• If I buy "XP-Lite upgrade kit", they're probably getting USD 70 or more of the 90-100 I pay. Alternatively, you can sell it for 20 bucks or so on top of the standard XP upgrade kit.

          If they're selling an "upgrade kit" then their market would be microscopic. The vast majority of people won't buy software for their 'ancient' computer that barely works now only to extend it's lifespan a couple years by sacrificing functionality. If they're in the mood to spend money on their computer they'd much rather get
      • by gaijin99 (143693) on Friday September 26, 2003 @01:48AM (#7061489) Journal
        Another reason is variety, right now one of MS's biggest advantage is people don't have experience with variety. If they get used to a utilitarian WM without the flashy features they may start to wonder if it wouldn't be easy for someone other then MS to make a good WM and start looking around.

        This is actually a good point. MS, by promoting a ruthlessly standardized desktop environment, has managed to get large numbers of people quite used to doing things one way (the MS way, that is). It really is a struggle for some of the more ossified types to even change to another browser simply because the buttons have slightly different icons from IE.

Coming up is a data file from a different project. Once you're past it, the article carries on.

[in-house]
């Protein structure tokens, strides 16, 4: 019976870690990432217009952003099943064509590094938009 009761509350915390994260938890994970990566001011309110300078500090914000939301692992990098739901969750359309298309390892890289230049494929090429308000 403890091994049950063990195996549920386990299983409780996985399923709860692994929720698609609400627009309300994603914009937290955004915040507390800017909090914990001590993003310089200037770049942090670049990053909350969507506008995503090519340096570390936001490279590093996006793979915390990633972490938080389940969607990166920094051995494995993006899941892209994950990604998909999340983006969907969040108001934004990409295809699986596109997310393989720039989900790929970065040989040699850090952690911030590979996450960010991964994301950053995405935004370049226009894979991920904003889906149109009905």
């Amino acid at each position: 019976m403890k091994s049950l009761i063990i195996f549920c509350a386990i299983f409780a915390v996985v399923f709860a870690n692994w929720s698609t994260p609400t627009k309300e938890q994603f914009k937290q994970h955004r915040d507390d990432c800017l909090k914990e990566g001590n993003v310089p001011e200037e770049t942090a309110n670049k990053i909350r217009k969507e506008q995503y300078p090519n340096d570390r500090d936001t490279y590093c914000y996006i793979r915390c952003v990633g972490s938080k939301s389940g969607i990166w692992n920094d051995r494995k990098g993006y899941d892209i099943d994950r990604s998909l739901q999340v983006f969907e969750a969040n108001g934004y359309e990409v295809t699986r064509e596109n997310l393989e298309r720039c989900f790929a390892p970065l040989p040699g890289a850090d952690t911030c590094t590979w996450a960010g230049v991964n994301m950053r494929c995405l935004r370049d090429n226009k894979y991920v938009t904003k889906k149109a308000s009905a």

By eleminating diversity, the MS designers have quite neatly gotten a psychological lock into the minds of many people. Gamers tend to switch more easily because games don't follow the MS standard interface, but non-gamers are very used to/addicted to the MS look and feel.

        Not, mind you, that standardization doesn't have its place. When every program makes the scrollbars look and behave differently even the most flexible of mind can get a bit worn out. I wonder if there's a happy medium between over-compliance with a standard UI, and over-diversity in UI look and feel?